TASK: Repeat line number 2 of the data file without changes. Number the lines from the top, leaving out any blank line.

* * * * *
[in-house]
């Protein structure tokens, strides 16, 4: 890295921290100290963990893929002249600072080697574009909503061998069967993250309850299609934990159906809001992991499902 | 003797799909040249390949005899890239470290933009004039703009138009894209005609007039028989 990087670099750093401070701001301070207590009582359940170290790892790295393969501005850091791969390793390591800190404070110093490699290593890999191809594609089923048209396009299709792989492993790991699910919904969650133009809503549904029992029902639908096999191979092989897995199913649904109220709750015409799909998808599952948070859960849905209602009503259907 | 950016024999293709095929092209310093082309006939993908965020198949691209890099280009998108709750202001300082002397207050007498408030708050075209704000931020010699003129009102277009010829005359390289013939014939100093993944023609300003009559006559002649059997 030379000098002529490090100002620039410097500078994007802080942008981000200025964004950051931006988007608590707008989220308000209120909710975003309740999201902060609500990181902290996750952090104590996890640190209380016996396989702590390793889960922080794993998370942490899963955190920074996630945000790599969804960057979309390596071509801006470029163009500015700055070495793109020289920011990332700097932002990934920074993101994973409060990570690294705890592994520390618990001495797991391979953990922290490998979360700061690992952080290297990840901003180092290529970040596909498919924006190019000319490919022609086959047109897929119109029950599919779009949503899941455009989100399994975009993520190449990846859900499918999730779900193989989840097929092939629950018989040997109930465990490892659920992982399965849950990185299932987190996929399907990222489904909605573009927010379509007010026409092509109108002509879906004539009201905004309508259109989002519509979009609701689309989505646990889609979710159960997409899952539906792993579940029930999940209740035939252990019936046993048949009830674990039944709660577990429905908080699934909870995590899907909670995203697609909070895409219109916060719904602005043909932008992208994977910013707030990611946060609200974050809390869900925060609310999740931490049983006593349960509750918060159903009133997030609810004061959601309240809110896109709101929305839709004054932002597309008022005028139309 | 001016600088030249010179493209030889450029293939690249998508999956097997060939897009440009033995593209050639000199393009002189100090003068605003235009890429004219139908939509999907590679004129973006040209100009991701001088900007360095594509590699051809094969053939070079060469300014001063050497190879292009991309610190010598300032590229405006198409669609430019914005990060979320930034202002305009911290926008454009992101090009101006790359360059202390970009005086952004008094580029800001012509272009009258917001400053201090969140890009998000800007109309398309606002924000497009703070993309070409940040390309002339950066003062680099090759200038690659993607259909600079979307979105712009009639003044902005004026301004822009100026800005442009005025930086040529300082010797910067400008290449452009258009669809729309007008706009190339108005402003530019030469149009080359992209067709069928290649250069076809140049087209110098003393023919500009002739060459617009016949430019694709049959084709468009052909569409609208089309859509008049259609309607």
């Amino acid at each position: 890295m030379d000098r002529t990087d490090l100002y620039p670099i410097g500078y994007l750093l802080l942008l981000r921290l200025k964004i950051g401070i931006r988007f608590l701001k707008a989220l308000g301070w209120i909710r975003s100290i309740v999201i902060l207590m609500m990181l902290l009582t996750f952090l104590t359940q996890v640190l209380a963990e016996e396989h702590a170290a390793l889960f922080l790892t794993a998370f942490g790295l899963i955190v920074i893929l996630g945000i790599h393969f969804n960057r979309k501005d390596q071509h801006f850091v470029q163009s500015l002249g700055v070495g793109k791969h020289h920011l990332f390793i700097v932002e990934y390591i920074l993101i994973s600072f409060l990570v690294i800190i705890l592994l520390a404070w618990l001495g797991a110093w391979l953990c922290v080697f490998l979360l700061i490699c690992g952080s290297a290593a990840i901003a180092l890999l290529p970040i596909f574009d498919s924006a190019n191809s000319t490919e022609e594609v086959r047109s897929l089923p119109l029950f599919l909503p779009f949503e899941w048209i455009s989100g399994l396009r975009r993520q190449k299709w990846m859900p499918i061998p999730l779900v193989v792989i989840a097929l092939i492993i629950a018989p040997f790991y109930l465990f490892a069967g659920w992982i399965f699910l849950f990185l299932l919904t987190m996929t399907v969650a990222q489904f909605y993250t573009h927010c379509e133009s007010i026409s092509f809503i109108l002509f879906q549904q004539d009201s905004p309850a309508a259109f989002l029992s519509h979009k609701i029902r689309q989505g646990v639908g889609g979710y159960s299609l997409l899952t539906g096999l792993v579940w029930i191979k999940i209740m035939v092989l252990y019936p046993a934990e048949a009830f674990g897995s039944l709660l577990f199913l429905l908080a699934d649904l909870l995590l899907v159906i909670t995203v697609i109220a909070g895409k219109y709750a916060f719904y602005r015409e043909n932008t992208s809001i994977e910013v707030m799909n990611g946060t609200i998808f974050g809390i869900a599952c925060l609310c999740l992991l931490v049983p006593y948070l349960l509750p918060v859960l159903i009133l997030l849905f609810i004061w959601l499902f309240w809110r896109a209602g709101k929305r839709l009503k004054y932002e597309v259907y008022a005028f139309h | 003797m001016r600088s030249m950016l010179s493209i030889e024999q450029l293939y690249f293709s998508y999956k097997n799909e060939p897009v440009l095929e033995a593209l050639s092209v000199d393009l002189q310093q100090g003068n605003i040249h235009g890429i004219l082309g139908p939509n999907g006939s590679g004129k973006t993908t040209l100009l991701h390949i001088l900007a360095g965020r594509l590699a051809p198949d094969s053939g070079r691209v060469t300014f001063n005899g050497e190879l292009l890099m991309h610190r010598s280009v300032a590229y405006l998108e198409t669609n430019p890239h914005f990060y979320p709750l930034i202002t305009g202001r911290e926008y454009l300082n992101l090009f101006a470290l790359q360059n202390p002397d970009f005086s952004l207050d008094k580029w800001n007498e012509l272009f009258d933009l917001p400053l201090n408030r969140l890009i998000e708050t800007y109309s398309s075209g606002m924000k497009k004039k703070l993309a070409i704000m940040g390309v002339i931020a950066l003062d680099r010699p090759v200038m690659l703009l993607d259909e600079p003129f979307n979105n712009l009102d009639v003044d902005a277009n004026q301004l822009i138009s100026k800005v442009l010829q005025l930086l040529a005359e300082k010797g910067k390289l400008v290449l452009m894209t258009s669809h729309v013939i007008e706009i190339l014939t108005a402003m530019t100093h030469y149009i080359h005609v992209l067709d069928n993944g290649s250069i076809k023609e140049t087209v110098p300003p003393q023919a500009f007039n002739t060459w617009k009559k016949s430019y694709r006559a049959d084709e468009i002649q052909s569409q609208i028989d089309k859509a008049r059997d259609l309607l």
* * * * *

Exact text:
């Protein structure tokens, strides 16, 4: 890295921290100290963990893929002249600072080697574009909503061998069967993250309850299609934990159906809001992991499902 | 003797799909040249390949005899890239470290933009004039703009138009894209005609007039028989 990087670099750093401070701001301070207590009582359940170290790892790295393969501005850091791969390793390591800190404070110093490699290593890999191809594609089923048209396009299709792989492993790991699910919904969650133009809503549904029992029902639908096999191979092989897995199913649904109220709750015409799909998808599952948070859960849905209602009503259907 | 950016024999293709095929092209310093082309006939993908965020198949691209890099280009998108709750202001300082002397207050007498408030708050075209704000931020010699003129009102277009010829005359390289013939014939100093993944023609300003009559006559002649059997 030379000098002529490090100002620039410097500078994007802080942008981000200025964004950051931006988007608590707008989220308000209120909710975003309740999201902060609500990181902290996750952090104590996890640190209380016996396989702590390793889960922080794993998370942490899963955190920074996630945000790599969804960057979309390596071509801006470029163009500015700055070495793109020289920011990332700097932002990934920074993101994973409060990570690294705890592994520390618990001495797991391979953990922290490998979360700061690992952080290297990840901003180092290529970040596909498919924006190019000319490919022609086959047109897929119109029950599919779009949503899941455009989100399994975009993520190449990846859900499918999730779900193989989840097929092939629950018989040997109930465990490892659920992982399965849950990185299932987190996929399907990222489904909605573009927010379509007010026409092509109108002509879906004539009201905004309508259109989002519509979009609701689309989505646990889609979710159960997409899952539906792993579940029930999940209740035939252990019936046993048949009830674990039944709660577990429905908080699934909870995590899907909670995203697609909070895409219109916060719904602005043909932008992208994977910013707030990611946060609200974050809390869900925060609310999740931490049983006593349960509750918060159903009133997030609810004061959601309240809110896109709101929305839709004054932002597309008022005028139309 | 001016600088030249010179493209030889450029293939690249998508999956097997060939897009440009033995593209050639000199393009002189100090003068605003235009890429004219139908939509999907590679004129973006040209100009991701001088900007360095594509590699051809094969053939070079060469300014001063050497190879292009991309610190010598300032590229405006198409669609430019914005990060979320930034202002305009911290926008454009992101090009101006790359360059202390970009005086952004008094580029800001012509272009009258917001400053201090969140890009998000800007109309398309606002924000497009703070993309070409940040390309002339950066003062680099090759200038690659993607259909600079979307979105712009009639003044902005004026301004822009100026800005442009005025930086040529300082010797910067400008290449452009258009669809729309007008706009190339108005402003530019030469149009080359992209067709069928290649250069076809140049087209110098003393023919500009002739060459617009016949430019694709049959084709468009052909569409609208089309859509008049259609309607």